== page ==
• new clothing-plain T-shirts, sweat pants, socks, underwear
  • towels
  • new bedding-twin size bottom and top sheets, pillow cases, pillows, blankets

On Wednesday, Jan. 19 and Thursday Jan. 20, “A Night in Miami” will show at the Bengal Theater at 7 p.m. The movie is free for ISU students, $2 for faculty, staff and children under 12, and $3 for the general public.

On Thursday, Jan. 20 at noon, Kenneth Monroe, president of the Pocatello chapter of the NAACP, will present on the topic, “Dr. Martin Luther King Jr.: A Legacy of Service Continued,” on Zoom. Registration is required.

The Idaho Foodbank

The Idaho Foodbank in Pocatello will also be hosting volunteers for a service project. Nearly 200 volunteers across the state will be working to fill backpacks for The Idaho Foodbank’s Backpack Program, which focuses on filling a backpack full of nutritious, kid-friendly food.

This event happens every Friday during the school year and the idea is to make sure students who are in need have access to adequate food. This program distributed over 63,000 packs last school year to 173 schools throughout Idaho.

Volunteer groups are limited to 20 people per shift.

“Martin Luther King Day is a day of service and a time to reflect on the struggles others are facing,” Karen Vauk, President and CEO of The Idaho Foodbank, says in a news release. “The support of volunteers is vital to our mission to provide food to Idahoans in need.”

The event will be happening at the foodbank’s location in Meridian and Lewiston as well. In the last fiscal year, The Idaho Foodbank hosted 17,474 volunteers. The hours they volunteered were the equivalent of 25 full-time employees. Those interested in volunteering throughout the year can click here or reach out to their local food pantry.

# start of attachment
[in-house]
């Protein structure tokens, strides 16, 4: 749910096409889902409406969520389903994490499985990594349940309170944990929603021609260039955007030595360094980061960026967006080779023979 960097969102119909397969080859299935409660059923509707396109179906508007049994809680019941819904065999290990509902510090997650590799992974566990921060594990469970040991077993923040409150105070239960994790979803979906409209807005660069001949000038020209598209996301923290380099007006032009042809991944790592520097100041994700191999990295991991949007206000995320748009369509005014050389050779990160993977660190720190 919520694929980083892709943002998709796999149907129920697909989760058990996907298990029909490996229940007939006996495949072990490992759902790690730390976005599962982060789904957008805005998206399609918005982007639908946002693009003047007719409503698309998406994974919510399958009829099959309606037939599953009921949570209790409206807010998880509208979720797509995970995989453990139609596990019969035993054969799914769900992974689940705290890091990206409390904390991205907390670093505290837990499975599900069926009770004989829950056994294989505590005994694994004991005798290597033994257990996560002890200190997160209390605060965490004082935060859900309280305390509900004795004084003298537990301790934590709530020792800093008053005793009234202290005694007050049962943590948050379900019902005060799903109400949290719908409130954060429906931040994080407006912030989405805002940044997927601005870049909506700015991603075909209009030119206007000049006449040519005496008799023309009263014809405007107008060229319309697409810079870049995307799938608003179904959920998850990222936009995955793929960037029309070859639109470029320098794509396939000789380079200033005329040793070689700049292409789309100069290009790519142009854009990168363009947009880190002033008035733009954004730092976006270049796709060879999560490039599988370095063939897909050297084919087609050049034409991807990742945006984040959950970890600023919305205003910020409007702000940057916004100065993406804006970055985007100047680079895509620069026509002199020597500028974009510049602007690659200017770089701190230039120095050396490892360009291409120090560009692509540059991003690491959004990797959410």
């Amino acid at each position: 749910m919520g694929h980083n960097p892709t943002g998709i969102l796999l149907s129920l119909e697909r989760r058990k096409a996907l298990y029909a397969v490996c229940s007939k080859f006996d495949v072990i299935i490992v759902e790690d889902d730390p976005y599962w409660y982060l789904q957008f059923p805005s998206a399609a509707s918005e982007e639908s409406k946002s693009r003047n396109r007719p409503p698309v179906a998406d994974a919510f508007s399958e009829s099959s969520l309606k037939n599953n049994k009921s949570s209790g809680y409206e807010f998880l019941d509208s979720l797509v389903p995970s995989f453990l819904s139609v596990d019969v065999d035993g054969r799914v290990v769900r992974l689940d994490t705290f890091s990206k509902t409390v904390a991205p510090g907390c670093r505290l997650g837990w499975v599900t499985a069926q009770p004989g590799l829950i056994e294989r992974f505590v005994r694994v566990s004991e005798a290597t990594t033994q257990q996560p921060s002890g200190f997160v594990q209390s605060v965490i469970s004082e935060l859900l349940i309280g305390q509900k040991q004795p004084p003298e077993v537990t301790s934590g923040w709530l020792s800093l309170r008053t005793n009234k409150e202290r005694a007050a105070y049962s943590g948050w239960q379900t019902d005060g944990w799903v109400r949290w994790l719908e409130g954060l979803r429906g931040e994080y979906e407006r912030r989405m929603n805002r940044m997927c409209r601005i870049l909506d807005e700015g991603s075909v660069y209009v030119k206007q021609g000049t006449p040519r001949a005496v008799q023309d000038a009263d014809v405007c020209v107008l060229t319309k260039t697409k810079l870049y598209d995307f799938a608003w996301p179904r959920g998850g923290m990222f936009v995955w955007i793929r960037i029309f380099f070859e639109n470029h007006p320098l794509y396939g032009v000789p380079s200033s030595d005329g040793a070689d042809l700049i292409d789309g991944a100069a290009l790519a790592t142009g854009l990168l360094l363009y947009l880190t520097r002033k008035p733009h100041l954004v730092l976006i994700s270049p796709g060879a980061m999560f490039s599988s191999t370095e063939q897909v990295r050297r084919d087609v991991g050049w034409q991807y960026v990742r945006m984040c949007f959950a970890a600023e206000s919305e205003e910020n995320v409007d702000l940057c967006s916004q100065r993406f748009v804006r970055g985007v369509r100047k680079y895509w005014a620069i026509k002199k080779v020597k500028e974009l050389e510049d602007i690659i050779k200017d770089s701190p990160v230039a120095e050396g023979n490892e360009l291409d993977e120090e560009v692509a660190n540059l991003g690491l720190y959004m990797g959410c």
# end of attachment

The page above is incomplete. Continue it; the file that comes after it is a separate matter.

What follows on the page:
If you or someone you know needs food assistance, visit the website.

Pearl Health Clinic

In Ammon, Pearl Health Clinic is hosting a free health fair and blood drive.

“In recent weeks, blood centers across the country have reported less than a one-day supply of blood of certain critical blood types — a dangerously low level,” a news release from the American Red Cross says. “If the nation’s blood supply does not stabilize soon, life-saving blood may not be available for some patients when it is needed.”

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Pearl Health Clinic has access to many community resources that people can benefit from. Event organizer Colin Waters says the health fair will give volunteers an opportunity to connect those in need with these resources.

The health fair will run from 8 a.m. to 11 a.m., and the blood drive is happening from noon to 5 p.m. All the donation times are filled, as of Wednesday. Clinic spokeswoman Rebecca Tiberend-Hanks tells EastIdahoNews.com there are often cancelations throughout the day.

“If (you) show up to donate, they can probably squeeze you in,” she says.

Pearl Health Clinic is at 2705 East 17th Street.